There is a need in the industry for systems that test for biological activity and/or biological safety using methods which are not only highly predictive of actual effect on the human body, but are also convenient in use, easily transferable and standardisable in practice. The need to test for therapeutic value, health benefit or biological safety is common to many industry sectors and:
- Has obvious use in conventional drug discovery
- Is similarly applicable in the growing field of natural product therapeutics
- Is finding new applications in testing of nutraceuticals and food supplements
- Has clear potential to provide means of evaluating the biosafety of nanostructured materials increasingly present in industrial and domestic environments.
In all cases, the most convenient and ethically acceptable way to do this is by testing on living human cells in culture, i.e. cell-based analysis. This offers potential for reiterative testing, for low-cost rapid throughput compared with animal models or clinical trials, and standardisation of materials and protocols across testers. Growing industry recognition that cell-based analysis may lack predictive power - due to aberrant behaviour of aged cell lines on which most assays have hitherto been based - has stimulated the adoption of primary or stem cell-based assays.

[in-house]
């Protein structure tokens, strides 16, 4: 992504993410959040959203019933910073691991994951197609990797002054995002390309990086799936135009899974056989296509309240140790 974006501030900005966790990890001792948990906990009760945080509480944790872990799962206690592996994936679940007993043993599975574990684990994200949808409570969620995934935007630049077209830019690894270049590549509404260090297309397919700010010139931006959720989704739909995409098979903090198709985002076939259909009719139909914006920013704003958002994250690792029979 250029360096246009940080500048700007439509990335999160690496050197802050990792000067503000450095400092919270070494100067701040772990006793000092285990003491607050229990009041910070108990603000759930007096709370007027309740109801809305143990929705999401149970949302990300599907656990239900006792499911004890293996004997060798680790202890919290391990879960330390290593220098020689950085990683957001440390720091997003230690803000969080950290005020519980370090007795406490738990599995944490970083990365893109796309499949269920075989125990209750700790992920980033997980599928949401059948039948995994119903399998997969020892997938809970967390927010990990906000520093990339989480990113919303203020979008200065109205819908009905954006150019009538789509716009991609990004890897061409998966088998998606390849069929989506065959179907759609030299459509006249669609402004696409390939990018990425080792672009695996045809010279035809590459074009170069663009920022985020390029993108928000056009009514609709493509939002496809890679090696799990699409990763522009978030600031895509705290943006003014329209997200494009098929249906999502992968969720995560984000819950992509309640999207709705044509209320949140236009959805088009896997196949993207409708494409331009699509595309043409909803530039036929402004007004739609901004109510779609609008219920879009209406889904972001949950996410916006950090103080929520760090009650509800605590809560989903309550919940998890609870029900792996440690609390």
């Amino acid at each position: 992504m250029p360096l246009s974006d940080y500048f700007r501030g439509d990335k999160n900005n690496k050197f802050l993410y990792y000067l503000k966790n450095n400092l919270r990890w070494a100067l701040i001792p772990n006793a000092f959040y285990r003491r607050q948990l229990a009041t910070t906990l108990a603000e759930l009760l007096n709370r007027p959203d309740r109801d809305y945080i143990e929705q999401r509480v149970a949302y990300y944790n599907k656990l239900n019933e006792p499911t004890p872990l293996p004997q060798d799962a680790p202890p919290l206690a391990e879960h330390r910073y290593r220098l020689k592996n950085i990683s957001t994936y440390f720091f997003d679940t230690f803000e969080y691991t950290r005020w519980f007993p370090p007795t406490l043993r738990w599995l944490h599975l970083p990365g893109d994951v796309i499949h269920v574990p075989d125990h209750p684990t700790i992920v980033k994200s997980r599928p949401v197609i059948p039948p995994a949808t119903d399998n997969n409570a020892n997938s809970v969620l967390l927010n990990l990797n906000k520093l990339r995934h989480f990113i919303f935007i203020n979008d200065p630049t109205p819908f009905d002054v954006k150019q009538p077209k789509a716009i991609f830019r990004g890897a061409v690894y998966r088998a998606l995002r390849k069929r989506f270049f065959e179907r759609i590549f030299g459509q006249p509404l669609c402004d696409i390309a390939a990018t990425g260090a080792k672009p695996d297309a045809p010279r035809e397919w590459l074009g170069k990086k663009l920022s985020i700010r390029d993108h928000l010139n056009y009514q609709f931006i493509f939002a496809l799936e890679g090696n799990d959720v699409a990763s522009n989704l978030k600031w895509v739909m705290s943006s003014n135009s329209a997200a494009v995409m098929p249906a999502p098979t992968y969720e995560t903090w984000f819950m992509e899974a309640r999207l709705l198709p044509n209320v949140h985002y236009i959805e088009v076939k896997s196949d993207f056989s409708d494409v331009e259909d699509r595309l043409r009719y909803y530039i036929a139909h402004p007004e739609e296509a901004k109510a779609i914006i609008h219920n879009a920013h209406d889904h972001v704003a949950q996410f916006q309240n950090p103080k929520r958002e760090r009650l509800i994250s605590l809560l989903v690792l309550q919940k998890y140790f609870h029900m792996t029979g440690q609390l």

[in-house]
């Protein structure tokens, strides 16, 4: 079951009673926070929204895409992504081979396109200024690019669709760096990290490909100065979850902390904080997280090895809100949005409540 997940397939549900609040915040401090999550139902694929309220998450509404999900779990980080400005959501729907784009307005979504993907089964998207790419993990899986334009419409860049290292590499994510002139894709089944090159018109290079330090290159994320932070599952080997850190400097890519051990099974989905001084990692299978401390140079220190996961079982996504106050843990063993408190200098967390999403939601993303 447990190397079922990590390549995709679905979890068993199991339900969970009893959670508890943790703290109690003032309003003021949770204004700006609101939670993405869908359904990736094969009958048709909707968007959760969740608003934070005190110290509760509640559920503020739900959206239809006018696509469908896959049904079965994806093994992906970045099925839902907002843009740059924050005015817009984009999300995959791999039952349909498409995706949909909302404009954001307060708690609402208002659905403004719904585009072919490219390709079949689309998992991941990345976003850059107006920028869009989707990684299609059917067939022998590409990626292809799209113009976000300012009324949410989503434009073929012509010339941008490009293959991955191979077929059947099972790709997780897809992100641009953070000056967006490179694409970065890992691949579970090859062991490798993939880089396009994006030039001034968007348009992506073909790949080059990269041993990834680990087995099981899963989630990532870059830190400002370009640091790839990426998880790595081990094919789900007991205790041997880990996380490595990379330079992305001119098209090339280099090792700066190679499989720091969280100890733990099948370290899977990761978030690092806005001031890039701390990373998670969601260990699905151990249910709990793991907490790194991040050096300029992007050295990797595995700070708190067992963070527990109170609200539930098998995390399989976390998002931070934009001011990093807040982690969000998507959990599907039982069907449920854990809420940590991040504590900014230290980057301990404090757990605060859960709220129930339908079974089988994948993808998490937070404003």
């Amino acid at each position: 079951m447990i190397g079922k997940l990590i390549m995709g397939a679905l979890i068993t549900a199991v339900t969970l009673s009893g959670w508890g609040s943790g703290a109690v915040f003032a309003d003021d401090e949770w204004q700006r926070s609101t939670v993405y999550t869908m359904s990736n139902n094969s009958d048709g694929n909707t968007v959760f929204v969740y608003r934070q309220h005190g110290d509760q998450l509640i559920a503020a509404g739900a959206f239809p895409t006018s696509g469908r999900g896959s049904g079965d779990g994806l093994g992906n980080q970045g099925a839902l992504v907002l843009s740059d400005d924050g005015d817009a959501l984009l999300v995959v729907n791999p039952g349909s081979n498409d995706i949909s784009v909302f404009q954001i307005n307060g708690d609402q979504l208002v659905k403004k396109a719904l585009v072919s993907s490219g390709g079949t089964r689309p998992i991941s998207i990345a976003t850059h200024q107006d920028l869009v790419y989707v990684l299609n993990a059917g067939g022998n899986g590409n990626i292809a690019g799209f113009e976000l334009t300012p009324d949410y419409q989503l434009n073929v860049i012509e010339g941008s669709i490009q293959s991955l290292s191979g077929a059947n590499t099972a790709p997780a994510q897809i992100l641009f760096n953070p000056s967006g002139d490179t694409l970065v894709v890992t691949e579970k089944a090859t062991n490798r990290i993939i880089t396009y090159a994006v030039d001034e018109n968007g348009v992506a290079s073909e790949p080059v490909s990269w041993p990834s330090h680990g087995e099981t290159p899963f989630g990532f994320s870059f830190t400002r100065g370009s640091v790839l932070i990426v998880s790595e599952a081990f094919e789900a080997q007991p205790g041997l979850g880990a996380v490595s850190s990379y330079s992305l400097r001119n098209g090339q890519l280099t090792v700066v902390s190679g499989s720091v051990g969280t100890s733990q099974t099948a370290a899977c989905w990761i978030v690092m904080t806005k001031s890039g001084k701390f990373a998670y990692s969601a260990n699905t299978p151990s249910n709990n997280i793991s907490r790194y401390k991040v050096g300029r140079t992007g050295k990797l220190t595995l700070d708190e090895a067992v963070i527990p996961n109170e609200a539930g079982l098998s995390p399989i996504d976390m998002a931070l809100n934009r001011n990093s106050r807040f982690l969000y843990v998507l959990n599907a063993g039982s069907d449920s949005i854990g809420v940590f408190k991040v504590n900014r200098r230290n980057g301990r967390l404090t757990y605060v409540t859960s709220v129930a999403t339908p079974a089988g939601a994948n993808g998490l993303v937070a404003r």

Next Generation Cell-Based Assays
Synpromics' technology can be adapted for bioassay development in order to:
- Customise cell lines harboring promoters responsive to biological stimuli
- Develop assays based on high-throughput protocols
- Edit cell lines with a view to increasing sensitivity to biological stimuli
- Customise potency assays responsive to the desired stimuli
Synpromics' promoters offer tight control of gene expression, and the development inducible promoters that are incorporated into cell-based assays can be tailored to stimuli such as:
- Pathogen infection
- Disease induction
Developed promoters comprising short unique DNA sequences are ideally suited for multiplexing, i.e. multiple readouts in a single cell, and can also be used for animal model development.